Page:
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Residents weigh in on Poseidon, second undersea power cable proposed for Long Island

The proposed Poseidon line would arrive on Long

The proposed Poseidon line would arrive on Long Island at Jones Beach, then travel north along the Wantagh State Parkway, and then northeast for a short distance before arriving at a receiving station on Ruland Road in Melville. Credit: Newsday

Developers of a second undersea power cable from New Jersey to Long Island made their case to about 100 people last night in Dix Hills, saying the project would bring substantial savings to ratepayers.

Installation of Poseidon's 78-mile line by 2020 would lower the cost of energy on the Island, while providing the flexibility to overhaul or retire older plants, its developers say.

Last night, one speaker questioned the claim the cable would bring nothing but positive impacts.

"You're competing, and we have plants with existing infrastructure in place that are going to be plowed into the ground," said Bruce Miller, a trustee with Port Jefferson Village, which is host to an existing plant contracted to LIPA. Residents want that antiquated plant overhauled.

Clarke Bruno, senior vice president of Anbaric Transmission, which is developing the line with Exelon Corp. of Chicago, said the cable would provide power while old plants are being overhauled.

Developers say the cable would provide greater flexibility in meeting the Island's power capacity needs, addressing the utility's ability to provide ample power during peak load times. Poseidon officials say capacity contracts could be negotiated annually rather than through costly, long-term fixed agreements, as LIPA has traditionally done.

Poseidon proposes to be primarily an energy line for LIPA, delivering 500 megawatts, the equivalent of a large plant, with access to PJM, a power market serving New Jersey, Pennsylvania and other states.

Several dozen union members and leaders came out in support of the project, noting the jobs it would provide and the promise of cheaper energy.

Peter Gollon, energy chair of the Sierra Club's Long Island chapter, noted much of the power PJM provides comes from coal-powered plants. "Don't be blindsided by cost only," he said of the cable's promise of cheaper power.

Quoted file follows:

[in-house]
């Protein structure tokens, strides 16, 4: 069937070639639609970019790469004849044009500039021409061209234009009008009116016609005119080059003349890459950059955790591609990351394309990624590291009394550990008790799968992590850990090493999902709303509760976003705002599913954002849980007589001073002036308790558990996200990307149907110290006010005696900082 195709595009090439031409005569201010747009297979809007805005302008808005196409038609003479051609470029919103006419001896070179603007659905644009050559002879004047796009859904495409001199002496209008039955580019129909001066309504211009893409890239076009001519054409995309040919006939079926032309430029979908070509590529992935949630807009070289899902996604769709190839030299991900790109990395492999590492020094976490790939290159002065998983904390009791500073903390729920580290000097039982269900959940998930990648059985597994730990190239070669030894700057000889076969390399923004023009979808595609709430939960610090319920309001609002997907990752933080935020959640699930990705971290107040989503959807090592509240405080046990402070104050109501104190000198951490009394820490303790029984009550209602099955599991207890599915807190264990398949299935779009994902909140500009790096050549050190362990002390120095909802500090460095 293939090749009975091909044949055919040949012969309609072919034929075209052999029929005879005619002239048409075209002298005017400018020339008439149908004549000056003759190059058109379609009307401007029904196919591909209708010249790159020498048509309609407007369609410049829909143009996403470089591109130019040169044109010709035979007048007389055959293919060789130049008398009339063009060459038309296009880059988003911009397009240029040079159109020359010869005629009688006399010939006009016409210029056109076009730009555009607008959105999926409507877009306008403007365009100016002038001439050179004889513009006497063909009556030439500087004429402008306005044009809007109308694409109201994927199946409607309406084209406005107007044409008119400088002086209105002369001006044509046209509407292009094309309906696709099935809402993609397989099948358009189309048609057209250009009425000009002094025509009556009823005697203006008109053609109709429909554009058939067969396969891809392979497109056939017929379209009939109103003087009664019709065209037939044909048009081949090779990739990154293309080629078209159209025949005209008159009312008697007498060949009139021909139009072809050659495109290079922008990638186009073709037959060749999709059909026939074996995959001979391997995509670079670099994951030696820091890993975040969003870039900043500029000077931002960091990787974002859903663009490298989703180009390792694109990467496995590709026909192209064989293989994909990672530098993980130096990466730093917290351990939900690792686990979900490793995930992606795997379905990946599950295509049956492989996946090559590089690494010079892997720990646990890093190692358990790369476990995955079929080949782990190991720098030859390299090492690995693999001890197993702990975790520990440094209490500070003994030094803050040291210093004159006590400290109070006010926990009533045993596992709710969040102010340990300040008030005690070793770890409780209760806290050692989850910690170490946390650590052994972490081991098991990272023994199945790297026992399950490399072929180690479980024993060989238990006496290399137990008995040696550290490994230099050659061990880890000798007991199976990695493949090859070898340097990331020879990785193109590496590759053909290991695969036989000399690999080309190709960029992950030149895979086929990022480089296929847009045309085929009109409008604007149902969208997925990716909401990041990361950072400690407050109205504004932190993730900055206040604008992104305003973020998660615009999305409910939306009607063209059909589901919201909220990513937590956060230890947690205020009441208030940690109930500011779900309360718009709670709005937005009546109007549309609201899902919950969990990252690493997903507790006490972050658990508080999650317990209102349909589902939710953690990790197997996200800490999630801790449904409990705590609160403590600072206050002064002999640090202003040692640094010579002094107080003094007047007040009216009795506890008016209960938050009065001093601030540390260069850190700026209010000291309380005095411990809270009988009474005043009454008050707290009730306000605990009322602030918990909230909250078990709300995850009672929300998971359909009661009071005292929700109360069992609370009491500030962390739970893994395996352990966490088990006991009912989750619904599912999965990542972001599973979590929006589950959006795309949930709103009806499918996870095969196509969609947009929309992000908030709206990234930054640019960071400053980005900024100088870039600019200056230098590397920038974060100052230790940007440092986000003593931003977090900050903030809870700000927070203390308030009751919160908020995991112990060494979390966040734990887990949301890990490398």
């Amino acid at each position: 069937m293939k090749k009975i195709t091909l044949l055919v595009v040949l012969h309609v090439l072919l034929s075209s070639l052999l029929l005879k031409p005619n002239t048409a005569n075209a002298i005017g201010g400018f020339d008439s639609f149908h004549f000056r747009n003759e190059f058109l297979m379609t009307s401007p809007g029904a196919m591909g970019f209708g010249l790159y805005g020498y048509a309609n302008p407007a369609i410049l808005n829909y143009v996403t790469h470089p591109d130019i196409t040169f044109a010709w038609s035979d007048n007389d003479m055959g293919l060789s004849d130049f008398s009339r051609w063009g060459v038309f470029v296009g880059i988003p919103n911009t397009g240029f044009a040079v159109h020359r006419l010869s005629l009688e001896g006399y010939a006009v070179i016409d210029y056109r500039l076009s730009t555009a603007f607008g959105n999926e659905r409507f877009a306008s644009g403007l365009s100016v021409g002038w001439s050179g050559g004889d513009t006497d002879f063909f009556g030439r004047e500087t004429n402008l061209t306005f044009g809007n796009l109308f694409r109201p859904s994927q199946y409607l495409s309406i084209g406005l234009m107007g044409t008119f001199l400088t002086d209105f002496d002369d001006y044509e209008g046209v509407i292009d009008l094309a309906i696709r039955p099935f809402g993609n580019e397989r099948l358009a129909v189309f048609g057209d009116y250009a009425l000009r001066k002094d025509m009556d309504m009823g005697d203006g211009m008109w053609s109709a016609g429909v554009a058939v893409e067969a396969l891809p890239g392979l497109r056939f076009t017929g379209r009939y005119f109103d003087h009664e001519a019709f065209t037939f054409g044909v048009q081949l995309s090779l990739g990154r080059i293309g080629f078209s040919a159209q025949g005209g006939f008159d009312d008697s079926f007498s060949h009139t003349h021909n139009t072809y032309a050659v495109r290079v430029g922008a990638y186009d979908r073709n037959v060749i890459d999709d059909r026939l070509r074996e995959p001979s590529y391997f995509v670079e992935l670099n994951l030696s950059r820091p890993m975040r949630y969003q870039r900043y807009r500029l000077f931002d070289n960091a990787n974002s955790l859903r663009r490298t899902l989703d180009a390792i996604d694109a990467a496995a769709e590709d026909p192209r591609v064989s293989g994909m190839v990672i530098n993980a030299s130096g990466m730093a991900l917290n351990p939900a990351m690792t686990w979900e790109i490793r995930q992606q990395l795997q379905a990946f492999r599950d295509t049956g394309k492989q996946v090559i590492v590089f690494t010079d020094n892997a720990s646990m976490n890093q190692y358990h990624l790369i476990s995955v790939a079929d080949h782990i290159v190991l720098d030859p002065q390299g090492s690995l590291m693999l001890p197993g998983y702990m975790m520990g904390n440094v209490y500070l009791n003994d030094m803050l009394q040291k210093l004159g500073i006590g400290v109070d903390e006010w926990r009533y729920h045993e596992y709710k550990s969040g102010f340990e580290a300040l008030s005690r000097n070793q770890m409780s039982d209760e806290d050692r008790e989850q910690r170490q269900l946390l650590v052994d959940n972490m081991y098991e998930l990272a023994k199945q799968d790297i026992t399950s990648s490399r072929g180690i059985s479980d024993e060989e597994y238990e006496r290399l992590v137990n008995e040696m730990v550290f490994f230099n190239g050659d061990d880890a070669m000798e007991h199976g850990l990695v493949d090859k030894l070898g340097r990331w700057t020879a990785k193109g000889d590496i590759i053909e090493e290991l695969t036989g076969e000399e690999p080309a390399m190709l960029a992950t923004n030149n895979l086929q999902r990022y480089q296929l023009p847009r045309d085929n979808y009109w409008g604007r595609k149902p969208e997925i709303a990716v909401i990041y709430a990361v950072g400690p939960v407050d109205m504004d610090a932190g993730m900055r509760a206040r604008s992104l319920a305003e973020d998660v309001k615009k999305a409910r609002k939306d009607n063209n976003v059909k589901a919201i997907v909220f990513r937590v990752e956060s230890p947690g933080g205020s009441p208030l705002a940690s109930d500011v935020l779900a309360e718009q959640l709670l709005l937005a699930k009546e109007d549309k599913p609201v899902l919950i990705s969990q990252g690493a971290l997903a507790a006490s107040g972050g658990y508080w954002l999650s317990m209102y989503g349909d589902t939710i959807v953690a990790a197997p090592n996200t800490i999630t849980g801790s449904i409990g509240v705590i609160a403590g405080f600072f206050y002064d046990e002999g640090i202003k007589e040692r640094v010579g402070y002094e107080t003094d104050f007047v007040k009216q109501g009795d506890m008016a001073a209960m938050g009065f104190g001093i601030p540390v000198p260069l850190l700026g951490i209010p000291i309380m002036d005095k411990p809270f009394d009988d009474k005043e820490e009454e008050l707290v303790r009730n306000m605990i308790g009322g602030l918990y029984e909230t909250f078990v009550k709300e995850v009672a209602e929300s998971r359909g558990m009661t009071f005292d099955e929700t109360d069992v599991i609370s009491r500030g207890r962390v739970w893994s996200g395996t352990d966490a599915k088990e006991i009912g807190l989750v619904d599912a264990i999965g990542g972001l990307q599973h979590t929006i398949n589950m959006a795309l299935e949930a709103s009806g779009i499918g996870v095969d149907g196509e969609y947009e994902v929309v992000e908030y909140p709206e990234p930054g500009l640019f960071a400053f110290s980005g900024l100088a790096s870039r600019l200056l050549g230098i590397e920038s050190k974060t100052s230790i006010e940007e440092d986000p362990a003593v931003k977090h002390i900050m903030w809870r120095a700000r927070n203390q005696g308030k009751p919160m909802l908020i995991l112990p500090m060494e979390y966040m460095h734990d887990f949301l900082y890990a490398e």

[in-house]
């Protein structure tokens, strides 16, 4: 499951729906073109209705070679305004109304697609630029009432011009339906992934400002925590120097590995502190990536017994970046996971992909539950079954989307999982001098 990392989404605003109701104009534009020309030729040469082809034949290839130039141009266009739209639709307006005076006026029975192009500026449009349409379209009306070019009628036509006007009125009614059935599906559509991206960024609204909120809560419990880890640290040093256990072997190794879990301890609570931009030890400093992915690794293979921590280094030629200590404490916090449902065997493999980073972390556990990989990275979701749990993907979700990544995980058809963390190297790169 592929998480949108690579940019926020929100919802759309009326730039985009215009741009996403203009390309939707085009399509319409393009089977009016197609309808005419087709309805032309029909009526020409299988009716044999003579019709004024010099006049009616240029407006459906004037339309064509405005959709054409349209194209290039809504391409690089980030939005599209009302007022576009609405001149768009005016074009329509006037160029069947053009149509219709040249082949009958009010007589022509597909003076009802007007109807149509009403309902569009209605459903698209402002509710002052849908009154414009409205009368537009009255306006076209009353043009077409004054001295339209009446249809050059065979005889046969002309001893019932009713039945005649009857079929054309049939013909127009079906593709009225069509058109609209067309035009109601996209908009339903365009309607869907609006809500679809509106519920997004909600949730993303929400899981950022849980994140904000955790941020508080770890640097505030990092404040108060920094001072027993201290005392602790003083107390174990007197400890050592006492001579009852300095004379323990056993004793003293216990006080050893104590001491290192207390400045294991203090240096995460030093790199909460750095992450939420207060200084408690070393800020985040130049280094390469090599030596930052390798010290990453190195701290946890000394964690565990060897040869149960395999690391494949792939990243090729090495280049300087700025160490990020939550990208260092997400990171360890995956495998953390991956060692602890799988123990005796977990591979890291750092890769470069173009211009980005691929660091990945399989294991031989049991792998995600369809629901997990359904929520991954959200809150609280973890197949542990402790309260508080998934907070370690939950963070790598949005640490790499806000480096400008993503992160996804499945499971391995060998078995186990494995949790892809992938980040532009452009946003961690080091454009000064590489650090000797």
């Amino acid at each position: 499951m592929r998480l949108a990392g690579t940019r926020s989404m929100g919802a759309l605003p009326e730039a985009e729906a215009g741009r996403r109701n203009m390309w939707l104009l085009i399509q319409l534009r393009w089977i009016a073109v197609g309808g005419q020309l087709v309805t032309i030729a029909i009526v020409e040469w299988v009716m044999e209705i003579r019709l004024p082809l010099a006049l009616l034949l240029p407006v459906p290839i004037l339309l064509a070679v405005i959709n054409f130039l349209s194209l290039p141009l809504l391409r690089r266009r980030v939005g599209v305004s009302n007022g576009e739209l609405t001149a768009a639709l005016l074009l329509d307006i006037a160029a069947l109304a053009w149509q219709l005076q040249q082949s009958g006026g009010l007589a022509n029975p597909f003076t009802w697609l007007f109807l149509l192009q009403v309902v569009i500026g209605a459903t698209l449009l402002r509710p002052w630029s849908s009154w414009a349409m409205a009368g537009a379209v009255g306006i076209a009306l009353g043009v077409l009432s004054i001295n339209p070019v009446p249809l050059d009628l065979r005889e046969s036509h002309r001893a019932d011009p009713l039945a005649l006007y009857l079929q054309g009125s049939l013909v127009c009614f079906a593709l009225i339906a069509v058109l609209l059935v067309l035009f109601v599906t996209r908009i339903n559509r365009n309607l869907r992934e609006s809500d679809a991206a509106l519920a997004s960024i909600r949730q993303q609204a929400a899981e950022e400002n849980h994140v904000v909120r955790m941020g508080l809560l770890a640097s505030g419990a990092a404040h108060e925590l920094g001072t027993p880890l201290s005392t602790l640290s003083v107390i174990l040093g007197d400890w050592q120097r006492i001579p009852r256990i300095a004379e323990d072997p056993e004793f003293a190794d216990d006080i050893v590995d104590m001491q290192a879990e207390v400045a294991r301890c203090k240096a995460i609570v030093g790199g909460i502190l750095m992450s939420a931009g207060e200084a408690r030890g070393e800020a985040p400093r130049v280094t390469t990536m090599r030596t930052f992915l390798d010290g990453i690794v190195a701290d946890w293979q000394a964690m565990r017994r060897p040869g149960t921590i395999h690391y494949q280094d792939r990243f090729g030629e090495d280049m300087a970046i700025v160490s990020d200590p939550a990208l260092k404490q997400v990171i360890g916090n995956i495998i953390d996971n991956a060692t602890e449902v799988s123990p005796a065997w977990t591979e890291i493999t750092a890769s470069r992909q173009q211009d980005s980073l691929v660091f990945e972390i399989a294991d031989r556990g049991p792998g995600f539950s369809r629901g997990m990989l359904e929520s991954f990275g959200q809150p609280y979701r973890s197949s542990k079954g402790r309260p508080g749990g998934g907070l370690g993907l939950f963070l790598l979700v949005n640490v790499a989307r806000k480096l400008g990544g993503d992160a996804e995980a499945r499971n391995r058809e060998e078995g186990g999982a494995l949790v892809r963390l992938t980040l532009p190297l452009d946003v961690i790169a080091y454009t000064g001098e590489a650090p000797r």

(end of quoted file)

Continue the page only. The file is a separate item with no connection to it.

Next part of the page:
Mike DeLuise, president of the Melville Chamber of Commerce, called Poseidon "an ideal project for Long Island" and played down any environmental impacts.

Poseidon would still require a contract with LIPA before development of the line would begin, among other approvals.

PSEG has "no interest in the Poseidon cable or any additional projects at this time," given its previous determination that LIPA has ample power resources through 2024, a spokesman said.

The cable was first proposed to LIPA in 2011, then publicly disclosed in May 2012 in response to Gov. Andrew M. Cuomo's Energy Highway initiative.

The Poseidon line, like its 660-megawatt sister cable, Neptune, would arrive on Long Island at Jones Beach, then go north for a short distance along the Wantagh State Parkway. Unlike Neptune, the cable would go northeast before arriving at a receiving station on Ruland Road in Melville.

The cost of the project hasn't been disclosed. Neptune cost about $600 million to build, and its long-term contract with LIPA is for $1.75 billion.

Poseidon would require construction of a 3.2-acre converter station a half-mile from a LIPA substation on Ruland Road. Bruno said the end point of the Poseidon line is strategic, helping to address growing power demand point near the Nassau-Suffolk border. He said the project would require minimal system upgrades on the New Jersey and New York ends of the cable.

Yesterday's hearing was held by the state Public Service Commission. PSC chairwoman Audrey Zibelman -- previously chief operating officer of PJM and co-founder of Viridity Energy with Edward Krapels, director of Anbaric Transmission -- has recused herself from the Poseidon matter, PSC spokesman James Denn said, "to avoid even the appearance of a conflict."

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